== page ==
Much colour variation characterise the prolific Leucospermum truncatulum flowerheads as they are presented in small clusters at stem tips over their about five month blooming season. This enhances the chances for seed production, ensuring that some flowers may mature at times when the vicissitudes of climate are favourable, Cape weather being what it is.
The youngest budding flowerheads are pink with much white wool, while a dark grey colour appears when the individual bud tips emerge to form a slightly expanding cone shaped structure with a flat top. On an open flowerhead, pale yellow styles with yellow pinhead tips protrude like antennas above the recurving ribbon-like perianth lobes that lie like four curved yellow petals around the erect shafts.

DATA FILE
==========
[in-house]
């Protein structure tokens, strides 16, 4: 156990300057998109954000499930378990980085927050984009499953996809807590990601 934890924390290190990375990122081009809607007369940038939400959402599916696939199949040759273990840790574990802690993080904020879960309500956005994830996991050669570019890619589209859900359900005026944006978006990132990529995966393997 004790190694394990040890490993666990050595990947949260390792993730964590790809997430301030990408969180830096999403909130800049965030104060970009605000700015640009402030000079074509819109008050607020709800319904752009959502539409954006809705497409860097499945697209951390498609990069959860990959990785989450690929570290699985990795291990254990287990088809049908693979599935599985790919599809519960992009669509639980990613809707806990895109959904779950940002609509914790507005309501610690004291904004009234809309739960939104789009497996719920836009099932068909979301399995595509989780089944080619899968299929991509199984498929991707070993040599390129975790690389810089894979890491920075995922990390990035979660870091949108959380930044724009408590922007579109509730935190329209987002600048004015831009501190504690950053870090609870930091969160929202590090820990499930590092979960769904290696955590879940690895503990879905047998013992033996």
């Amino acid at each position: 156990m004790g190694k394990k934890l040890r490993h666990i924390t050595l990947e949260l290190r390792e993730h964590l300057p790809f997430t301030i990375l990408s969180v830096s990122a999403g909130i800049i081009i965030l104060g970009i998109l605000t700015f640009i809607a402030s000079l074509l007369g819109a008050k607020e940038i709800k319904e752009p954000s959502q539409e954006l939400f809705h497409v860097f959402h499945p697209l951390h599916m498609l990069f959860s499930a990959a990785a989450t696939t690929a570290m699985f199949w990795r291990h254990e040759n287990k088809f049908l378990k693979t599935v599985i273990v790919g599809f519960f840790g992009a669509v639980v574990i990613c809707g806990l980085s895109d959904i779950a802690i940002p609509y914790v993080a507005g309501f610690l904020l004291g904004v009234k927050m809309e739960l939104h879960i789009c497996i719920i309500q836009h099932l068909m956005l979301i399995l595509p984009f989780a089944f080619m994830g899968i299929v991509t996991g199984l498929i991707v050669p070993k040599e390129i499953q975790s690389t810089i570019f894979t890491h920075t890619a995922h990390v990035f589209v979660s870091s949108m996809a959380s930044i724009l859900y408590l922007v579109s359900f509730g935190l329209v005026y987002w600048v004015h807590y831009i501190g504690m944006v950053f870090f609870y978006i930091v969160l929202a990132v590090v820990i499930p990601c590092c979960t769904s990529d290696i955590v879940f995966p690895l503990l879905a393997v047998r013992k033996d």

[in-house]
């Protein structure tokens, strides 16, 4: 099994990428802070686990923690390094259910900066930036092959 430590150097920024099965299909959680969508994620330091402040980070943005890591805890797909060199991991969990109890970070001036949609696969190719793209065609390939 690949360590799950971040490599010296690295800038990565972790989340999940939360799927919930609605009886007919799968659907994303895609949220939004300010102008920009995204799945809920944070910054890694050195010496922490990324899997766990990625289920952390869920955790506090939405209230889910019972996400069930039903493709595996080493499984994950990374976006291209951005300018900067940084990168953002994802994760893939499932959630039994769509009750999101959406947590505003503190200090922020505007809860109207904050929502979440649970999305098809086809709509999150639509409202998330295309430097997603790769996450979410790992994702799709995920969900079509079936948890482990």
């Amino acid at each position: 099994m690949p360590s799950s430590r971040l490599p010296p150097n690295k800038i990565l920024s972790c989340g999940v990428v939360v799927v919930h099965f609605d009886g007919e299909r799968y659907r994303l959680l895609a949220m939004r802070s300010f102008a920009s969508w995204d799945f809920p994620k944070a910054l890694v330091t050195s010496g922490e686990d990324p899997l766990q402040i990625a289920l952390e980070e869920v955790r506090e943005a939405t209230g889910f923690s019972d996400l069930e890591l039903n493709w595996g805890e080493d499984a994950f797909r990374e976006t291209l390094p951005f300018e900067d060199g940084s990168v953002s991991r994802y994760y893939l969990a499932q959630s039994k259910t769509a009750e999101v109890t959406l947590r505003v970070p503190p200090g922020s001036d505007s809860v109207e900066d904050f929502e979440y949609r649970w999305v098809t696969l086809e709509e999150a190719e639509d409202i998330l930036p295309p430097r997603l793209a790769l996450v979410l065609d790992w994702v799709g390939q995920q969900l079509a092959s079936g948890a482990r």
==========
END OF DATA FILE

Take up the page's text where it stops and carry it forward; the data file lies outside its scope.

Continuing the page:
Some flowerheads in this photo show some of these stages coexisting in the same heads. Later on maturity of the flowerhead is announced by a reddening of the styles, telling pollinators to seek elsewhere: the business for them is now over, having turned to fruiting and seed production (iNaturalist).